If you mean that the Big Bang explains the origins of the universe or stuff like "Time began in the big bang", which aren't true, I'm not surprised people think this. Nearly every popular account says so. The two semesters I taught graduate cosmology the students actually couldn't believe that the Big Bang doesn't explain the origin of the universe, as all media and books say so again and again. I think this is a failing of the physics community, we are content to have programs explain half-formed notions from the 1940s instead of modern physics, which genuinely I think is clearer and easier to grasp.
My problem with that is that there are certain assumptions that must be accepted (believed happened) in order for the BBT to describe what happened after T=10-43 s. Some facts would be great to base things on that assumptions. Do you have any?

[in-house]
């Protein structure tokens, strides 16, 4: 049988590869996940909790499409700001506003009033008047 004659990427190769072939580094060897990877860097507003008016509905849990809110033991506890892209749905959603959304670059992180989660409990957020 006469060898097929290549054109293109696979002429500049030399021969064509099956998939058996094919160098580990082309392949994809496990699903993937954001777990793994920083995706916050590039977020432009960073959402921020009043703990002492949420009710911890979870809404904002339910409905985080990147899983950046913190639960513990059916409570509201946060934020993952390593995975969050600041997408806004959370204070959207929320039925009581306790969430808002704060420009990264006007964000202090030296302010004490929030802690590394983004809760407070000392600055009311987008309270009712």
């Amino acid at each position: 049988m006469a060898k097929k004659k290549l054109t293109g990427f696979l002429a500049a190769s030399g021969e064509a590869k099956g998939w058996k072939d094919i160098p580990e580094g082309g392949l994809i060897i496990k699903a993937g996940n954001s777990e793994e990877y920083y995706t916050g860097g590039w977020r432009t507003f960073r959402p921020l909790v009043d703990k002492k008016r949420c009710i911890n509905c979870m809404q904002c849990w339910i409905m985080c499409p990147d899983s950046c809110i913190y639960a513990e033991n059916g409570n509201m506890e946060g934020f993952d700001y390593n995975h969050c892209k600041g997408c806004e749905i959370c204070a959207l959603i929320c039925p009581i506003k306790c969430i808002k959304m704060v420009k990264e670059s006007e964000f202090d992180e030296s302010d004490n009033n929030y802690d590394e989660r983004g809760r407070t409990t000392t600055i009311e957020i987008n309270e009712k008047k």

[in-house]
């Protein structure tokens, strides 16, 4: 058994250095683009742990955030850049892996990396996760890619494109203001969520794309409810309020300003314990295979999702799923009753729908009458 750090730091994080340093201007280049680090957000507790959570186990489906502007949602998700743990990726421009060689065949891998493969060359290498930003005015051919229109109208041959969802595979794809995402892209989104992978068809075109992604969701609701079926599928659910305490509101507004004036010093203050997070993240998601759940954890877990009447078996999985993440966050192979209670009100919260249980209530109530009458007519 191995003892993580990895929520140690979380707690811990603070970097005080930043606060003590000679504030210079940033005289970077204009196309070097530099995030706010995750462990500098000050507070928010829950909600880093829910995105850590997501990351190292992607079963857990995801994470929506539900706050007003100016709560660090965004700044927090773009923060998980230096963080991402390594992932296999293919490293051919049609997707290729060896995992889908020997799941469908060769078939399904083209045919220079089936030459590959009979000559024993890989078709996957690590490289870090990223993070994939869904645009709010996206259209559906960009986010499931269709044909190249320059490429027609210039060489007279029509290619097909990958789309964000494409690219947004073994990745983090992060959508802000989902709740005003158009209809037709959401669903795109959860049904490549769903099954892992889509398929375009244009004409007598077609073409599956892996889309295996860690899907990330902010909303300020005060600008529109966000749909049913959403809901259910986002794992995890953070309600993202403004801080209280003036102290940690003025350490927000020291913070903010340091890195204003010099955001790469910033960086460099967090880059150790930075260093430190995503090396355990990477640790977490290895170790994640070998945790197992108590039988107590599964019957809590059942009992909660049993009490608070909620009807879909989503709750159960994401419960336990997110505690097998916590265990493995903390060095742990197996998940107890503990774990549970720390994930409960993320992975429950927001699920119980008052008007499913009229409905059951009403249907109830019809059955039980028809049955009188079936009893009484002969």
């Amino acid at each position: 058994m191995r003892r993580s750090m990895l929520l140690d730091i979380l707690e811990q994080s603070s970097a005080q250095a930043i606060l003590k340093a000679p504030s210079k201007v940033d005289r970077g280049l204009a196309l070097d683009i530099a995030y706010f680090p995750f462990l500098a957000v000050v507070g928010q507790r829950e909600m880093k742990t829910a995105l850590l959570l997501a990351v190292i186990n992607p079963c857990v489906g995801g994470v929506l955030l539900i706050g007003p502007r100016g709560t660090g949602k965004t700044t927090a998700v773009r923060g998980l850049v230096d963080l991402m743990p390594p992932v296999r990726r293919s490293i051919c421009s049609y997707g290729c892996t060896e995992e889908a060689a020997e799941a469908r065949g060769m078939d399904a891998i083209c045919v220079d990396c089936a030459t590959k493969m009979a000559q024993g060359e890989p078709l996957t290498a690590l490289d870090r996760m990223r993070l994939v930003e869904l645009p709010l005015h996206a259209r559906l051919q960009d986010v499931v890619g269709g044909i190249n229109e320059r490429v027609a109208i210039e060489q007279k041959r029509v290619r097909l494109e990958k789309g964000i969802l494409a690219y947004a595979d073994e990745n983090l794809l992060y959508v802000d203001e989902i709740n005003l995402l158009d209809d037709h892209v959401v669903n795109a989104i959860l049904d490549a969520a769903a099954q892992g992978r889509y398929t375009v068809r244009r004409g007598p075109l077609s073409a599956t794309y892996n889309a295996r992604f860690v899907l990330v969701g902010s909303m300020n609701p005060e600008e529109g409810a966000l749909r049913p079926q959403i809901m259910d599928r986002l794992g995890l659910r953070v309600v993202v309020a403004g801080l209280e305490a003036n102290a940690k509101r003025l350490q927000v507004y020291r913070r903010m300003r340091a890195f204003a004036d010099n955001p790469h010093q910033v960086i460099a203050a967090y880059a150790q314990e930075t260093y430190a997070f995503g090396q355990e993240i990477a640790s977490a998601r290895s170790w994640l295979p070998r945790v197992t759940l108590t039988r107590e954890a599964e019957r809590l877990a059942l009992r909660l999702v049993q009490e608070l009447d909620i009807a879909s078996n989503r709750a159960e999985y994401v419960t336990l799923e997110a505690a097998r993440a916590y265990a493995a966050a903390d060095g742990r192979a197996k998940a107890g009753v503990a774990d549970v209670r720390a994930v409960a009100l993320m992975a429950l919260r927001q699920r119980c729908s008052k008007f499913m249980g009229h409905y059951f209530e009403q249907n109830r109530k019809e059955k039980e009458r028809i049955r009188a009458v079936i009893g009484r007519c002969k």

I'm not sure what you're asking for here. For example regarding assumptions, the Big Bang theory predicts present effects as evidence of a past event, the same as any historical theory. e.g. the theory that the an old tower collapsed would predict that you would see debris from the tower on the ground. There isn't really any assumptions.
Are you asking for the observational evidence for the Big Bang?
There was no one around to observe anything so that is out of the question.
Observational evidence refers to measurable side effects in the present, not eye witness accounts.
You say the BBT makes predictions. These are devised from the assumption made by men.
To the first sentence, yes I am saying that. I'm not entirely sure what the second sentence means. If you mean we assume what the past might have been like, derive present consequences of that and then see if they are true, then yes.